With one down one to go, Arsenal battered and battered at the Liverpool defence, but nothing looked like getting past ateam that had been caught out once, and were determined to cling on to what they had.
“Come on! COME ON!” we shouted oblivious to the fact that it was now past one in the morning and parents were trying to sleep upstairs.
Suddenly with a few minutes to go, Michael Thomas, one of the team’s young stars found himself in a few feet of space in front of goal. He shot... and he scuffed it. Grobelaar grateful scooped up the ball and that was that. Our one big chance. Fucked. The Kop was now in full voice, just minutes away from the precious double, and Brian Moore and the hated former Spurs manager David Pleat eulogised long and loud about this “great” Liverpool team that was going to win the title. With the clock running down, even the Liverpool players were in self-congratulatory moods, back-slapping, shaking hands, high fives. We just wanted it to end.
At this point, I’m told, Ritchie and Paul, were outside the ground in tears having witnessed the second half convinced that the team had blown it, and they just couldn’t face another Liverpool trophy. Then there was this mighty roar...
With the Kop baying for the final whistle deep, deep. deep into stoppage time, instead of the huge punt you’d expect in the circumstances, Johnny Lukic threw the ball upfield to Lee Dixon. Dicko nudged it to Smith, there’s a lucky ricochet, and all of a sudden he’s played the ball through to Michael Thomas with the goal at his mercy. Time. Stood. Still.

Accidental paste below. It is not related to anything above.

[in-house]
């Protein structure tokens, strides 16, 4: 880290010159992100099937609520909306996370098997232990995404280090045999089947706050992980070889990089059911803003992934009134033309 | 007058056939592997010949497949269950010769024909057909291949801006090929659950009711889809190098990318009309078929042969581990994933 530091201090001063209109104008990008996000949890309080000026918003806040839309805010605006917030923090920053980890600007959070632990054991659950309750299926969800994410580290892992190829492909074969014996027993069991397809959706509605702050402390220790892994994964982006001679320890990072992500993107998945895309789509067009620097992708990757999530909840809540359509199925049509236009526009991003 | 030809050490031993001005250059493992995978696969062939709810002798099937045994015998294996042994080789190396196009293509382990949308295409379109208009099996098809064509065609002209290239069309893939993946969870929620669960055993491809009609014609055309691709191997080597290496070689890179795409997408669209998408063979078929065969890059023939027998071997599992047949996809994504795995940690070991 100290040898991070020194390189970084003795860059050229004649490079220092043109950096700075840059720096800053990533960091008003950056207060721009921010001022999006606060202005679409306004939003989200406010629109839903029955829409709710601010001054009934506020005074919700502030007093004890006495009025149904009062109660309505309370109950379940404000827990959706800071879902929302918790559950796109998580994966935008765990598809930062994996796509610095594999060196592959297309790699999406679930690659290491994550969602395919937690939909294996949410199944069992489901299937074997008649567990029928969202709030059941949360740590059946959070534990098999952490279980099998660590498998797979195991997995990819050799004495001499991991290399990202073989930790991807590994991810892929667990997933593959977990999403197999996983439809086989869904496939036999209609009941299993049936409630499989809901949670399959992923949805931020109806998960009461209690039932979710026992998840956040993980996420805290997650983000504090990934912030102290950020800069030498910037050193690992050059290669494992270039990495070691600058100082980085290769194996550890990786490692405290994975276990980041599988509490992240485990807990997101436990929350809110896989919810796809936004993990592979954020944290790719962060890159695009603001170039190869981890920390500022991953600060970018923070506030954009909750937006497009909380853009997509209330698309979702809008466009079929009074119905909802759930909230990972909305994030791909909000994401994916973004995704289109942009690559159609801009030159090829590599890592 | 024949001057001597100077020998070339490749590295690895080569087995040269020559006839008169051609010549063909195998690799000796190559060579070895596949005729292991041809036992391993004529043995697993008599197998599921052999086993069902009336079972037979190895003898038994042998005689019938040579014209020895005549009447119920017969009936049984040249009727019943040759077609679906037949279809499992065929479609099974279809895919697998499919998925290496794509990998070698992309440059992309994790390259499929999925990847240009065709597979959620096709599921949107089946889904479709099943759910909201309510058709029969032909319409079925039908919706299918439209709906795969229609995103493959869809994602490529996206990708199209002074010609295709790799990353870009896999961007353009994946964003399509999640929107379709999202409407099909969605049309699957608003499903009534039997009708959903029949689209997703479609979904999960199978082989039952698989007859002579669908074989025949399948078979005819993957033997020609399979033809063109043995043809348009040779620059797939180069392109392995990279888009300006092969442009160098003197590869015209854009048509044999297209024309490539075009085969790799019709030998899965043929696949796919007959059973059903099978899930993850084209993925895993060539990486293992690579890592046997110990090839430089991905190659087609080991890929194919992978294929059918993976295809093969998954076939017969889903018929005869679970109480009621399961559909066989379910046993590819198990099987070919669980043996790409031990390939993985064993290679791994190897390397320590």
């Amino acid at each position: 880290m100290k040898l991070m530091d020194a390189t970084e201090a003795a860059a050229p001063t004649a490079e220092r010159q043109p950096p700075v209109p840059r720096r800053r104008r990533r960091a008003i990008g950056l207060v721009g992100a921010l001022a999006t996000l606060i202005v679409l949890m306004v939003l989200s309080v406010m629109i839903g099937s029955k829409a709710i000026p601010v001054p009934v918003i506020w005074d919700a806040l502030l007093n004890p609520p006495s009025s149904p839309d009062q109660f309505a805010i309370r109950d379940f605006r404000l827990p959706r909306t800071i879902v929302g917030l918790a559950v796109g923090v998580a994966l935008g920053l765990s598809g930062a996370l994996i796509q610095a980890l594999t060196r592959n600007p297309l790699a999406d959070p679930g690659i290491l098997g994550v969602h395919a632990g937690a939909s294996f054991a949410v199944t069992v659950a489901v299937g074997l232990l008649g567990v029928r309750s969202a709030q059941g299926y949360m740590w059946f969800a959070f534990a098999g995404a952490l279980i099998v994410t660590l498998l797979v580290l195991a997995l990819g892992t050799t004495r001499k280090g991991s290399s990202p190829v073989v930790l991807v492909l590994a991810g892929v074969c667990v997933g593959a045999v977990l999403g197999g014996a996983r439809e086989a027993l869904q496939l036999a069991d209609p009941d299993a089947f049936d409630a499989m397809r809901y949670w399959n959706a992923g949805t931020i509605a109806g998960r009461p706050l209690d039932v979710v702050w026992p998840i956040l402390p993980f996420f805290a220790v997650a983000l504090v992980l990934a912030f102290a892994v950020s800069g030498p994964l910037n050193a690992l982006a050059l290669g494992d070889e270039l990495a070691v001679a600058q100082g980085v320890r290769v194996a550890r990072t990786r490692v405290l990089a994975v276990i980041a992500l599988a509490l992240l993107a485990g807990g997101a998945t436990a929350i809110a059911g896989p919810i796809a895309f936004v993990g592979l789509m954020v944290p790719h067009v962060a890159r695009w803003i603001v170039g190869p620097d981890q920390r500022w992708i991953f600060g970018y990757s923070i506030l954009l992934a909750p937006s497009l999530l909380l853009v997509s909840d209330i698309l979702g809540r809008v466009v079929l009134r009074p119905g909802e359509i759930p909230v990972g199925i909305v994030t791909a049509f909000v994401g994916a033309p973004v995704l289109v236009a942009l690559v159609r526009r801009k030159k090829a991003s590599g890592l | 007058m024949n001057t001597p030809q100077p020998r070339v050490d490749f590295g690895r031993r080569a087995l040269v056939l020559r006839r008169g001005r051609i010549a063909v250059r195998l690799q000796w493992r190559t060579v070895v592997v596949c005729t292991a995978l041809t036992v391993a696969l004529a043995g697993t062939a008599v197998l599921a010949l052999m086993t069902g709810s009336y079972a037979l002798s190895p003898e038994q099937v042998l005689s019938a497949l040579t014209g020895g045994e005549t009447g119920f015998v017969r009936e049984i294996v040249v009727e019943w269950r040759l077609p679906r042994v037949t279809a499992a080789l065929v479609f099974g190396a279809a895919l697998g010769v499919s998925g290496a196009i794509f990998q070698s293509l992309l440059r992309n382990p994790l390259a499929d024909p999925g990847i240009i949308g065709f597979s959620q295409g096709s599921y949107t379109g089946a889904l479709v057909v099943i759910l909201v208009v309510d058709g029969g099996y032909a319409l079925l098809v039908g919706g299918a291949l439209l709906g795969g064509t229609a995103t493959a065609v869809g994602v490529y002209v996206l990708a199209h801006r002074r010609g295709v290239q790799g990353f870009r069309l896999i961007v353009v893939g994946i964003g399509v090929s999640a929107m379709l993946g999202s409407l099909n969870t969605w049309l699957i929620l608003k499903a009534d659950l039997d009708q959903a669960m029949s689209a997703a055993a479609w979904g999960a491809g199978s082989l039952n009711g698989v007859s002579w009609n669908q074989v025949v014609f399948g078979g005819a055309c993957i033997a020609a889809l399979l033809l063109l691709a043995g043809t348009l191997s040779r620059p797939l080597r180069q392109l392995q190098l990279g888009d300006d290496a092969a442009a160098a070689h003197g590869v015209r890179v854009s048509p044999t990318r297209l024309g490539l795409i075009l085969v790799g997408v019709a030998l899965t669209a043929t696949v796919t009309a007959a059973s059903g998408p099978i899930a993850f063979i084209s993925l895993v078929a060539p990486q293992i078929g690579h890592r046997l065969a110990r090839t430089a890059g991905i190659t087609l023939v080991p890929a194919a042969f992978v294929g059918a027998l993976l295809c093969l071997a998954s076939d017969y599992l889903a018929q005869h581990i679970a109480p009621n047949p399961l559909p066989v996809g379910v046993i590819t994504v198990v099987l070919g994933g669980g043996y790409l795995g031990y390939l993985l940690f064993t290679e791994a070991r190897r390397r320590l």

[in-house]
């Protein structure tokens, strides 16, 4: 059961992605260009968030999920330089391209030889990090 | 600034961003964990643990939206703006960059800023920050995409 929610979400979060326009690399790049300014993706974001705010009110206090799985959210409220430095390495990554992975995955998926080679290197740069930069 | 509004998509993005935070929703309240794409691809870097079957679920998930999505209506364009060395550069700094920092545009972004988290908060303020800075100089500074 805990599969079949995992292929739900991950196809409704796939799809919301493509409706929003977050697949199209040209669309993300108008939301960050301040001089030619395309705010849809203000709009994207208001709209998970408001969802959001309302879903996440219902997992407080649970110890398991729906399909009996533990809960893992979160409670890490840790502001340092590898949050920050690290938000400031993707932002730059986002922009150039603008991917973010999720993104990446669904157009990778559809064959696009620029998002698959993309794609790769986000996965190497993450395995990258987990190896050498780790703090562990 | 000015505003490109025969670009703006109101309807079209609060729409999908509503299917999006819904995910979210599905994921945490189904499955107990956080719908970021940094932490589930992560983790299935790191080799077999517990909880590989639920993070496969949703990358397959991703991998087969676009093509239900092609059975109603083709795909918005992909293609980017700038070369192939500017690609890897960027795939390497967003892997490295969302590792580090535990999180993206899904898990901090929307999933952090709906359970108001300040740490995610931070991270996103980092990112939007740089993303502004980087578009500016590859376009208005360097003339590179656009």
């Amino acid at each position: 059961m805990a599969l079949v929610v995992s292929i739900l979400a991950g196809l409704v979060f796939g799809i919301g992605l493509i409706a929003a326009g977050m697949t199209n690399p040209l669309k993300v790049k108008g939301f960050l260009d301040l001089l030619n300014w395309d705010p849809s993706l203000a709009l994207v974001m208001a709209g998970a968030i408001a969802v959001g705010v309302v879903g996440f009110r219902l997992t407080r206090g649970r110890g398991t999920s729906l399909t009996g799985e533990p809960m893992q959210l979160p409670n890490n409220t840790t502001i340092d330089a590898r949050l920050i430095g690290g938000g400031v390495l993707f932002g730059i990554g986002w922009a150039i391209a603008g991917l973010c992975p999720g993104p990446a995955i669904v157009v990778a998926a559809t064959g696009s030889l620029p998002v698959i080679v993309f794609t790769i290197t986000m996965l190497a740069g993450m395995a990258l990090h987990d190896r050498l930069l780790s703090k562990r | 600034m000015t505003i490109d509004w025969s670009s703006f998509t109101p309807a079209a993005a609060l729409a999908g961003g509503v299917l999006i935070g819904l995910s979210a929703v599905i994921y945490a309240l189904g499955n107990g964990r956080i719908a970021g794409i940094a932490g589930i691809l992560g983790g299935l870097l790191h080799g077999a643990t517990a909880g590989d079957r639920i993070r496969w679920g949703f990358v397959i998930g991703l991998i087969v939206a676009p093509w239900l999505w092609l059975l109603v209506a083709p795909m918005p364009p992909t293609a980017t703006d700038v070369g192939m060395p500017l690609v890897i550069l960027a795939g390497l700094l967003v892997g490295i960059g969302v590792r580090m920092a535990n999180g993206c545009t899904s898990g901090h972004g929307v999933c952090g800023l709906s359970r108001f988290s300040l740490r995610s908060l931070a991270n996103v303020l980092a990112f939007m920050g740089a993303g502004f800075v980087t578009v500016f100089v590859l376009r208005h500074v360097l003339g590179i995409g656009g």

Just me, the television and Brian Moore: “It’s Michael Thomas, charging through the midfield... It’s up for grabs now!!!!!!”
The despairing tackle. The shot. Bruce Grobelaar wrong footed. The copper behind the goal turned away. The net bulged. An explosion of joy. 2-0. Oh my Christ. Nigel and I dance around the room, out into the garden and up and down the street. It was pushing two in the morning and we didn’t give a flying fuck.
We went back and watched the dying moments again. And again. And again. The goal, Tony Adams lifting the league trophy on enemy territory for the first time in eighteen years. If the pubs hadn’t been closed for three hours we would have gone straight out and got blathered. Instead, I played the posh kid, and dutifully went to bed; but for Nige, it was back into the car and a fifty mile dash up to London, just in time to meet the tired, celebrating masses arriving home from Liverpool to join an impromptu street party that had been going on all night.
On the night of the 27th, we all met down the pub in Kingston to swap stories and to get mind-bendingly drunk in the name of Arsenal Football Club. We had, to a man, missed the greatest event in the history of football, ever. And perversely, we wouldn’t have missed it for the world.
My boss got the sack soon after. Result.
While this story is based on actual events in the life of Scaryduck, certain identities and venues may have been changed to protect the innocent.